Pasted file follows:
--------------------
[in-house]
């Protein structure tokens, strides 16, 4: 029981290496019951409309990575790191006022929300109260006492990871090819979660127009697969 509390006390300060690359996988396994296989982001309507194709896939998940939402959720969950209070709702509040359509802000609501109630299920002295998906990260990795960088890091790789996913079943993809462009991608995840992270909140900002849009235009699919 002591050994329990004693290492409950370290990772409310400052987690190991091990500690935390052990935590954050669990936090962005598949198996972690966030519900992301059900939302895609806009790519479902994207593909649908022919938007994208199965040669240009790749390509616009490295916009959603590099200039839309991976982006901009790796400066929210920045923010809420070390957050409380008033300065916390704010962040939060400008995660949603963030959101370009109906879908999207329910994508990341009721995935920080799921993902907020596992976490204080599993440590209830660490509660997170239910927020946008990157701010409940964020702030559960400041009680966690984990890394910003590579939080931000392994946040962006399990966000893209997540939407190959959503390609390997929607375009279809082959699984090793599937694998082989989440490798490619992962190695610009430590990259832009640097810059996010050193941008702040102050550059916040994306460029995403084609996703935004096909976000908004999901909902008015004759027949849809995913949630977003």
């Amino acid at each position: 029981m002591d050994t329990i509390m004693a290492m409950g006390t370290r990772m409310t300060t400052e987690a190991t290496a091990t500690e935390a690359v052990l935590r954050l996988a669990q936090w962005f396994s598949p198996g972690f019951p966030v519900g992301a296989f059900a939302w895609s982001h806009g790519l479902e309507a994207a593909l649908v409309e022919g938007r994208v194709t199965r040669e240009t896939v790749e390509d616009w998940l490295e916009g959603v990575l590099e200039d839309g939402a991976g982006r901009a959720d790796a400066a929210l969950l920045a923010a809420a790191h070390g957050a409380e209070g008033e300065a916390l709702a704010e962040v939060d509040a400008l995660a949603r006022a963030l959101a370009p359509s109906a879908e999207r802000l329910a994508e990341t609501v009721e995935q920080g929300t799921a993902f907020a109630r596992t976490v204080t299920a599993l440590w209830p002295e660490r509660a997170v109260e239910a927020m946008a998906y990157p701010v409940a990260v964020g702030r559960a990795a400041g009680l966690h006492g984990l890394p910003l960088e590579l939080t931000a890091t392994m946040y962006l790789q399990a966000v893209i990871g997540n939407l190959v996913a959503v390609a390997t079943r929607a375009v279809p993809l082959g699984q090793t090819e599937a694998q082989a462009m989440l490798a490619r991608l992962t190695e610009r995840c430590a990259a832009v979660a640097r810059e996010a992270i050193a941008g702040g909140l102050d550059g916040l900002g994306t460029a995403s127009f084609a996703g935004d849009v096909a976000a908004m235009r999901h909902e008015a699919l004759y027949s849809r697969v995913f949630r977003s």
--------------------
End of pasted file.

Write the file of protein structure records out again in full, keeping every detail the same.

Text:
[in-house]
């Protein structure tokens, strides 16, 4: 029981290496019951409309990575790191006022929300109260006492990871090819979660127009697969 509390006390300060690359996988396994296989982001309507194709896939998940939402959720969950209070709702509040359509802000609501109630299920002295998906990260990795960088890091790789996913079943993809462009991608995840992270909140900002849009235009699919 002591050994329990004693290492409950370290990772409310400052987690190991091990500690935390052990935590954050669990936090962005598949198996972690966030519900992301059900939302895609806009790519479902994207593909649908022919938007994208199965040669240009790749390509616009490295916009959603590099200039839309991976982006901009790796400066929210920045923010809420070390957050409380008033300065916390704010962040939060400008995660949603963030959101370009109906879908999207329910994508990341009721995935920080799921993902907020596992976490204080599993440590209830660490509660997170239910927020946008990157701010409940964020702030559960400041009680966690984990890394910003590579939080931000392994946040962006399990966000893209997540939407190959959503390609390997929607375009279809082959699984090793599937694998082989989440490798490619992962190695610009430590990259832009640097810059996010050193941008702040102050550059916040994306460029995403084609996703935004096909976000908004999901909902008015004759027949849809995913949630977003």
């Amino acid at each position: 029981m002591d050994t329990i509390m004693a290492m409950g006390t370290r990772m409310t300060t400052e987690a190991t290496a091990t500690e935390a690359v052990l935590r954050l996988a669990q936090w962005f396994s598949p198996g972690f019951p966030v519900g992301a296989f059900a939302w895609s982001h806009g790519l479902e309507a994207a593909l649908v409309e022919g938007r994208v194709t199965r040669e240009t896939v790749e390509d616009w998940l490295e916009g959603v990575l590099e200039d839309g939402a991976g982006r901009a959720d790796a400066a929210l969950l920045a923010a809420a790191h070390g957050a409380e209070g008033e300065a916390l709702a704010e962040v939060d509040a400008l995660a949603r006022a963030l959101a370009p359509s109906a879908e999207r802000l329910a994508e990341t609501v009721e995935q920080g929300t799921a993902f907020a109630r596992t976490v204080t299920a599993l440590w209830p002295e660490r509660a997170v109260e239910a927020m946008a998906y990157p701010v409940a990260v964020g702030r559960a990795a400041g009680l966690h006492g984990l890394p910003l960088e590579l939080t931000a890091t392994m946040y962006l790789q399990a966000v893209i990871g997540n939407l190959v996913a959503v390609a390997t079943r929607a375009v279809p993809l082959g699984q090793t090819e599937a694998q082989a462009m989440l490798a490619r991608l992962t190695e610009r995840c430590a990259a832009v979660a640097r810059e996010a992270i050193a941008g702040g909140l102050d550059g916040l900002g994306t460029a995403s127009f084609a996703g935004d849009v096909a976000a908004m235009r999901h909902e008015a699919l004759y027949s849809r697969v995913f949630r977003s």